High Relief: How Cannabis Can Help Reduce Stress and Anxiety

Cannabis may help alleviate stress and anxiety by interacting with the body’s endocannabinoid system, which plays a role in regulating mood, stress responses, and other physiological functions.

The two main cannabinoids found in cannabis are tetrahydrocannabinol (THC) and cannabidiol (CBD). THC is known for its psychoactive effects and may produce feelings of euphoria and relaxation. CBD, on the other hand, does not produce a “high” and is thought to have anti-anxiety and stress-reducing effects.

CBD may help alleviate anxiety by interacting with receptors in the brain that are involved in regulating stress responses. It may also increase the levels of anandamide, a neurotransmitter that has been linked to feelings of well-being and relaxation.

THC may also help alleviate anxiety by reducing the activity of the amygdala, a part of the brain that is involved in processing emotions such as fear and anxiety. However, high doses of THC may actually increase anxiety and produce feelings of paranoia or panic.

It is important to note that the effects of cannabis on stress and anxiety may vary depending on the individual, the type of cannabis used, and the dose. Some individuals may find that cannabis exacerbates their anxiety or causes other unwanted side effects, such as impaired memory or coordination.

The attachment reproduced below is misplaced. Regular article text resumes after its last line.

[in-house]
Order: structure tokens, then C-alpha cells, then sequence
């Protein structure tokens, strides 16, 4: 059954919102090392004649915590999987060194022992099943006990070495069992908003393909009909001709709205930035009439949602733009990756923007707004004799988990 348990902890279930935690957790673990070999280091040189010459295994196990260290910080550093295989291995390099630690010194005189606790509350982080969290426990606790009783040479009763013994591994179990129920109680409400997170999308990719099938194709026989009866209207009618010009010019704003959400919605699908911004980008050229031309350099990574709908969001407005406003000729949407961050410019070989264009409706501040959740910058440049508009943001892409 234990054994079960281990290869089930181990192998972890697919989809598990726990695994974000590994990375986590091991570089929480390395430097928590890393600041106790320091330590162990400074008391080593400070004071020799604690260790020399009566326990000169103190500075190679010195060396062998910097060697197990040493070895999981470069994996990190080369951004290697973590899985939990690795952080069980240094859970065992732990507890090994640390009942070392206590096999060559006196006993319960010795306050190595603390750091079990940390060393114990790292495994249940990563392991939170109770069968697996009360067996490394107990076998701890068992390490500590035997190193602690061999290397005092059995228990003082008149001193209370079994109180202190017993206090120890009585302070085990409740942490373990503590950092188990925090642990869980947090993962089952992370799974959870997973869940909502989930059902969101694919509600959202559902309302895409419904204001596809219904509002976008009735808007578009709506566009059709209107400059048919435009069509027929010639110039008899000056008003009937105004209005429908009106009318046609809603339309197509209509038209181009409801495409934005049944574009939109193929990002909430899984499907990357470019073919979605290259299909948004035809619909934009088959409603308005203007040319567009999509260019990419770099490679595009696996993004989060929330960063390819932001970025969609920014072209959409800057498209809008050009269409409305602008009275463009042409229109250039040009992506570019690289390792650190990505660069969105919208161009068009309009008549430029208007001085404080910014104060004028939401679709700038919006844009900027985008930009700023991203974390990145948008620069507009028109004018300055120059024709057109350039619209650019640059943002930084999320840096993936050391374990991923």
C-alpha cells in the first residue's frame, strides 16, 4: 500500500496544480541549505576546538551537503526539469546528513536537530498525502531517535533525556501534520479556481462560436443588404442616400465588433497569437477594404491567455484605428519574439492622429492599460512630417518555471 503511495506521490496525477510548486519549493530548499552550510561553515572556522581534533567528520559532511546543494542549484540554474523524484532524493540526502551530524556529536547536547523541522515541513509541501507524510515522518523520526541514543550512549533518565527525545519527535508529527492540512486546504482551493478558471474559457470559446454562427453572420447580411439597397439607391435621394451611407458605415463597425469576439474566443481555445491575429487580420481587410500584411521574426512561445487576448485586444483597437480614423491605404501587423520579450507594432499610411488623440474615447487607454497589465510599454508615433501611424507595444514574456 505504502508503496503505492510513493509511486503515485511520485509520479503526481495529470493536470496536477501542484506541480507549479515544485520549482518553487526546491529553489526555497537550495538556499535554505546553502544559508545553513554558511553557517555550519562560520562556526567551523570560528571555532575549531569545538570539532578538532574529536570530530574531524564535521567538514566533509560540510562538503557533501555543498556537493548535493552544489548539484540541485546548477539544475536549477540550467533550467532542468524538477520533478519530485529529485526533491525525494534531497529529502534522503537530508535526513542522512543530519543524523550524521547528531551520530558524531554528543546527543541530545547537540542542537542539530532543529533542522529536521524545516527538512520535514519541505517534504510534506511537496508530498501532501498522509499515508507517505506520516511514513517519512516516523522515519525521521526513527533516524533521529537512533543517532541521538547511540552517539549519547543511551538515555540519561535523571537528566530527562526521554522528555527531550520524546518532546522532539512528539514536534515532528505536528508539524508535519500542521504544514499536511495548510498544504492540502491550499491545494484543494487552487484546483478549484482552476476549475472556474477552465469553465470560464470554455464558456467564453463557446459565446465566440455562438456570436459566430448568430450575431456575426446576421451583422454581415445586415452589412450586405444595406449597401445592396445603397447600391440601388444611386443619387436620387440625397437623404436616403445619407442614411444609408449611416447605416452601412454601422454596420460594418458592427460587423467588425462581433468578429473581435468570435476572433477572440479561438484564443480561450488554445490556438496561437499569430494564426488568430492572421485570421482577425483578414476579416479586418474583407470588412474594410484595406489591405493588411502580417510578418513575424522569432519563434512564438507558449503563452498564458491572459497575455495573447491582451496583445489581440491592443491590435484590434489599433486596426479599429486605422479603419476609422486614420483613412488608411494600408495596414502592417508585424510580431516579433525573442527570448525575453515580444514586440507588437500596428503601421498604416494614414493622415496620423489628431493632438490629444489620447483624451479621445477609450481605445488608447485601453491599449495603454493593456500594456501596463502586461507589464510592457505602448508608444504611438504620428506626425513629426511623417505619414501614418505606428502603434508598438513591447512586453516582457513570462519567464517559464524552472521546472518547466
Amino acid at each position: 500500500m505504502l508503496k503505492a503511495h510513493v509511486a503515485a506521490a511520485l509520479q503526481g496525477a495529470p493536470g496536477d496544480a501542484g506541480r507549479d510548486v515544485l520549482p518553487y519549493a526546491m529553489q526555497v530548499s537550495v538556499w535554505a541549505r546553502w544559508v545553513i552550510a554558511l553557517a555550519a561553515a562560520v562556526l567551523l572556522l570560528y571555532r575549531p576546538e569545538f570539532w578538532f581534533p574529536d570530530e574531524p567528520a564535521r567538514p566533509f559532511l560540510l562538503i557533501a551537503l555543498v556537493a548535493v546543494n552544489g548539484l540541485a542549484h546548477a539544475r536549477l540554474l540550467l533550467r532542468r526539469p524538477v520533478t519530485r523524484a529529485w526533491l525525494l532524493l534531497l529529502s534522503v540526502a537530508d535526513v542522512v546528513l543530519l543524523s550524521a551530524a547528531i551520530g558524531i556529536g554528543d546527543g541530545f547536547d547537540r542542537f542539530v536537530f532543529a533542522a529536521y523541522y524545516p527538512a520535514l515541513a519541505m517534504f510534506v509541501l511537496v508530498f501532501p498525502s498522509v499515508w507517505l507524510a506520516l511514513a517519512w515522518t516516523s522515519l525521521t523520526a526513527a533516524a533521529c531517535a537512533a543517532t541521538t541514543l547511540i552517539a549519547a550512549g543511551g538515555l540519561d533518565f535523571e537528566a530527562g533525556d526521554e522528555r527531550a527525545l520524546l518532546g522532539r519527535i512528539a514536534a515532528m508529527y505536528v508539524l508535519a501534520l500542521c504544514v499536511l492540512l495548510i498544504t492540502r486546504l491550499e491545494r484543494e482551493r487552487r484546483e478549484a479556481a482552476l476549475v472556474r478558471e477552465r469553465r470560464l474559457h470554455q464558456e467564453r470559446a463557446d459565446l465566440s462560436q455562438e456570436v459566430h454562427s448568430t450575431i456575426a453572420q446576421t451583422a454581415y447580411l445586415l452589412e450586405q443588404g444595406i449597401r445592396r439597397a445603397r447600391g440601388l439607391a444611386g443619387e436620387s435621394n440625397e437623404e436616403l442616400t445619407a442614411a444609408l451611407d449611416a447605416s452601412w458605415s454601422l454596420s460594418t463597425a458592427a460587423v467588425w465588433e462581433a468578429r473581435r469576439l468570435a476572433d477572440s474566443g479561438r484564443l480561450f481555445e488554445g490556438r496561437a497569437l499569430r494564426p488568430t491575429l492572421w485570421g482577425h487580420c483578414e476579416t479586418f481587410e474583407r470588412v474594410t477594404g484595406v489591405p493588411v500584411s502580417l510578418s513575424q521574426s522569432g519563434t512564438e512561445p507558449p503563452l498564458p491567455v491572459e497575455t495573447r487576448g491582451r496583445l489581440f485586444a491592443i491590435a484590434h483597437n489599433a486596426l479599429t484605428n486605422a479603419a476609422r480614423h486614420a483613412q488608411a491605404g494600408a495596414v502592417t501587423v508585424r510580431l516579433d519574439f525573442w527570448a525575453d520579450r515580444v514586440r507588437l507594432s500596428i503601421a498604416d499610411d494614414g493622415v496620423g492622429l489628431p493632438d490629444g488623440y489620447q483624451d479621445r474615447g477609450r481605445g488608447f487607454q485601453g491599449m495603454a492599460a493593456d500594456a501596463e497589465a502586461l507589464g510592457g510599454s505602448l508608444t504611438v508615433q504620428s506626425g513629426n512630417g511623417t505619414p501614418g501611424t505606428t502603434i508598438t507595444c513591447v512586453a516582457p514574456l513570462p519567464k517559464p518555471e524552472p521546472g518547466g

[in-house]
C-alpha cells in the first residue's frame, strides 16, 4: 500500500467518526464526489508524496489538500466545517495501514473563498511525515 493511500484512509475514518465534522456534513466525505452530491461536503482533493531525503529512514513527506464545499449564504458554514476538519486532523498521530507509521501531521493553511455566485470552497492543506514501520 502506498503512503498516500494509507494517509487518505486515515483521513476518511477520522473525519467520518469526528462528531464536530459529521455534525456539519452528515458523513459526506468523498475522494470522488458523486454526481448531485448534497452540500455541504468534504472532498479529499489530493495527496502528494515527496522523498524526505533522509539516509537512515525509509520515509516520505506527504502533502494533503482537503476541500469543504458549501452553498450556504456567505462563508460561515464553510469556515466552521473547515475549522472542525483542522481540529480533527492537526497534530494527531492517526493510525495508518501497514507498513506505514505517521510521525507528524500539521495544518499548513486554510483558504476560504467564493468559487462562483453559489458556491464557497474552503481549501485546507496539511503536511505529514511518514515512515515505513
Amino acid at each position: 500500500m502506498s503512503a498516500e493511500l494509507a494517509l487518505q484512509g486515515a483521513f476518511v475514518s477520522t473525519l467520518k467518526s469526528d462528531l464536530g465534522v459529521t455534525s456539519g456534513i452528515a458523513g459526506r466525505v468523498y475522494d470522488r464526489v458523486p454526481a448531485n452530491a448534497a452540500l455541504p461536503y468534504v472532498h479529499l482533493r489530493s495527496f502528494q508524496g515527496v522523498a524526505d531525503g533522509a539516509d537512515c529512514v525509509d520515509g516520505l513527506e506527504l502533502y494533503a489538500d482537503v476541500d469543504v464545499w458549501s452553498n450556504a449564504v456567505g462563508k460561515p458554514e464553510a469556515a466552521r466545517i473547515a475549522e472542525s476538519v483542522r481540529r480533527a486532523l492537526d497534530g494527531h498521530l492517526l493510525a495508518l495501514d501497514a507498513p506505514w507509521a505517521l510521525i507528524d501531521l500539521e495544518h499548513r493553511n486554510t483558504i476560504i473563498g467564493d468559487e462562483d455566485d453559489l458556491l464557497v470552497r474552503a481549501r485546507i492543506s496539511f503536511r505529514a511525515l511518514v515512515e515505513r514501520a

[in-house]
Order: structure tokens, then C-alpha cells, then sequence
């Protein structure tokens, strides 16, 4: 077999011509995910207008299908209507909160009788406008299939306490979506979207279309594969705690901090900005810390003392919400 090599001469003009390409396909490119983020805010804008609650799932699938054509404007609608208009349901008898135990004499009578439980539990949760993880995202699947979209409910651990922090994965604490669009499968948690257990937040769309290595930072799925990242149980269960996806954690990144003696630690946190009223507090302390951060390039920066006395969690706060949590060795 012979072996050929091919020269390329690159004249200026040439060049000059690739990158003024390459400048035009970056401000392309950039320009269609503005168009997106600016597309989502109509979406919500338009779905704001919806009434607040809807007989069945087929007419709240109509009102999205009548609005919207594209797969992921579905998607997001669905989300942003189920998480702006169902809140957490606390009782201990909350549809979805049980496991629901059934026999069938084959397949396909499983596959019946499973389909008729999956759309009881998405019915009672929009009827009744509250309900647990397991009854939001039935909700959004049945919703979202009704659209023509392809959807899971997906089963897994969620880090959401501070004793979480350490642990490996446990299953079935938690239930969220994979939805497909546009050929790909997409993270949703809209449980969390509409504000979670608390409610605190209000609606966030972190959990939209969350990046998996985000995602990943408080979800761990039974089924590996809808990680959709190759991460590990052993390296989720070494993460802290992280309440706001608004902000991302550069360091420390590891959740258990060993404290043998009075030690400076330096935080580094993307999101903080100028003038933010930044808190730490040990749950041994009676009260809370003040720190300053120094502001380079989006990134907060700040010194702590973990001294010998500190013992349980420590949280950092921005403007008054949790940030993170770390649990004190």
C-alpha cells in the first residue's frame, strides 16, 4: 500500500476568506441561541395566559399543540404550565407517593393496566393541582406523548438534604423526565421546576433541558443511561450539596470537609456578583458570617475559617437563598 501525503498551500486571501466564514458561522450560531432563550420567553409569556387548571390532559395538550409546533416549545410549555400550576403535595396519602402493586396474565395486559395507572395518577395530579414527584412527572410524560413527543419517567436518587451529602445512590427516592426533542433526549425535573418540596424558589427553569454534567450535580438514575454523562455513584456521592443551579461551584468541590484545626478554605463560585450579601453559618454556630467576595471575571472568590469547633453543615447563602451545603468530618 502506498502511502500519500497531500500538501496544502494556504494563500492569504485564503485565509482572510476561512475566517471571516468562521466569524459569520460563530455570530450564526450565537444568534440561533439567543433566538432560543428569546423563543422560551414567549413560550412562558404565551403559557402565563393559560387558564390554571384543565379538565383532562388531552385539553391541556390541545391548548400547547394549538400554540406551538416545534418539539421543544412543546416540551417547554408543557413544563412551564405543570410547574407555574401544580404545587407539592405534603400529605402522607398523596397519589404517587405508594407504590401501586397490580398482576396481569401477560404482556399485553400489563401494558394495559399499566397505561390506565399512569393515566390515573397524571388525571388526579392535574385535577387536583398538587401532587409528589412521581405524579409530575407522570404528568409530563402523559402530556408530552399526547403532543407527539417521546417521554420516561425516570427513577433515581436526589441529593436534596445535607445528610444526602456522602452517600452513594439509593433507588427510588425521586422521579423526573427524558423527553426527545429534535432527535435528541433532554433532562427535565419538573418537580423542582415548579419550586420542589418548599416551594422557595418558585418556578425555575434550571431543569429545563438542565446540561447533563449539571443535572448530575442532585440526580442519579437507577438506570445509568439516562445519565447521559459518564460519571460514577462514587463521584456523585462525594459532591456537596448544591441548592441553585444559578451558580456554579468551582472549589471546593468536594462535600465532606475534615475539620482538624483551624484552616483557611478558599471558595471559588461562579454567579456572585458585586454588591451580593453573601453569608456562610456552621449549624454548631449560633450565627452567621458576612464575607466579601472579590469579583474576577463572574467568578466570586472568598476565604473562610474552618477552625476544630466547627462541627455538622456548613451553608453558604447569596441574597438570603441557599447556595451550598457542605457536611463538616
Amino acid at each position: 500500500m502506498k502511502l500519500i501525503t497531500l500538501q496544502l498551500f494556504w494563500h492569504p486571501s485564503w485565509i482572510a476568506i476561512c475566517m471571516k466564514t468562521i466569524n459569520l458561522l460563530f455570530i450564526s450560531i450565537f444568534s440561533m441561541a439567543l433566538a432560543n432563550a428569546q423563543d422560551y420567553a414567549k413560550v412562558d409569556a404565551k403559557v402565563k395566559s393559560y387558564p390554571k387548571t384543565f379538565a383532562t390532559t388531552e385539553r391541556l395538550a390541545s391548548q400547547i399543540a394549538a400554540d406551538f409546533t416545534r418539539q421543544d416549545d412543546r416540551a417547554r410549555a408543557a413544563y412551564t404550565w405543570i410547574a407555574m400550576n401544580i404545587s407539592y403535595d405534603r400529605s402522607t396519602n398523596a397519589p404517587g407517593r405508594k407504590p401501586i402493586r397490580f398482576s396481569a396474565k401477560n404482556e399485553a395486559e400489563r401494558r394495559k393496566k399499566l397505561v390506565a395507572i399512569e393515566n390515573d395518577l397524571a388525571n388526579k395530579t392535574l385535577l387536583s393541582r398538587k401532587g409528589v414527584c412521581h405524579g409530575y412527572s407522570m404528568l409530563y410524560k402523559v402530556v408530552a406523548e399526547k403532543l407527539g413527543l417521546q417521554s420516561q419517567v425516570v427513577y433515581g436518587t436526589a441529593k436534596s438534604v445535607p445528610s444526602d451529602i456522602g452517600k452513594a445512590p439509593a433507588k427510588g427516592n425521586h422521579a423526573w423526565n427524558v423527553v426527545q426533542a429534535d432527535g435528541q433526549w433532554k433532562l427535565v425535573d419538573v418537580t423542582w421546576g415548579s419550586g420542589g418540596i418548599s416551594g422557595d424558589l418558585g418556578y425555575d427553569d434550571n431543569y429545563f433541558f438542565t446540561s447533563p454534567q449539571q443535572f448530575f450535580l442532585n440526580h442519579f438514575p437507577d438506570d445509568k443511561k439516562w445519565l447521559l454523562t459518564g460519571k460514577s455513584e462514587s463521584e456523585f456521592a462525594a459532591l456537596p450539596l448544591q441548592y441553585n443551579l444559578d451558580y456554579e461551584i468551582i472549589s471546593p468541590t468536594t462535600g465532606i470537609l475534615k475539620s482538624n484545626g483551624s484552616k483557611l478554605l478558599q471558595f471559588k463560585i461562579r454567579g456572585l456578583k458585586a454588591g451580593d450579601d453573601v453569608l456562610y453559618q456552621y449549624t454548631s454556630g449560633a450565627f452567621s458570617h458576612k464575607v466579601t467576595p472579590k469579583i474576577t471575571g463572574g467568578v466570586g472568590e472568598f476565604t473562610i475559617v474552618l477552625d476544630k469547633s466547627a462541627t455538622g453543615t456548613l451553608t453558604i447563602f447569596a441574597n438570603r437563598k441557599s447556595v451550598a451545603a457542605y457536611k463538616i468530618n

For stress and anxiety, many of our customers have found relief from microdosing. The goal of microdosing is to find the minimum effective dose that provides therapeutic benefits, such as reducing anxiety, improving mood, and relieving pain, without causing unwanted side effects. Typically, a microdose of cannabis is around 1 to 10 milligrams of THC (tetrahydrocannabinol), which is the main psychoactive compound in cannabis. Microdosing can also involve using low doses of other cannabinoids, such as cannabidiol (CBD), which does not produce a high.

Ask your budtender! Educated budtenders can match you with the right products and help you to define your dose and preferred delivery method.

Sage Peterson
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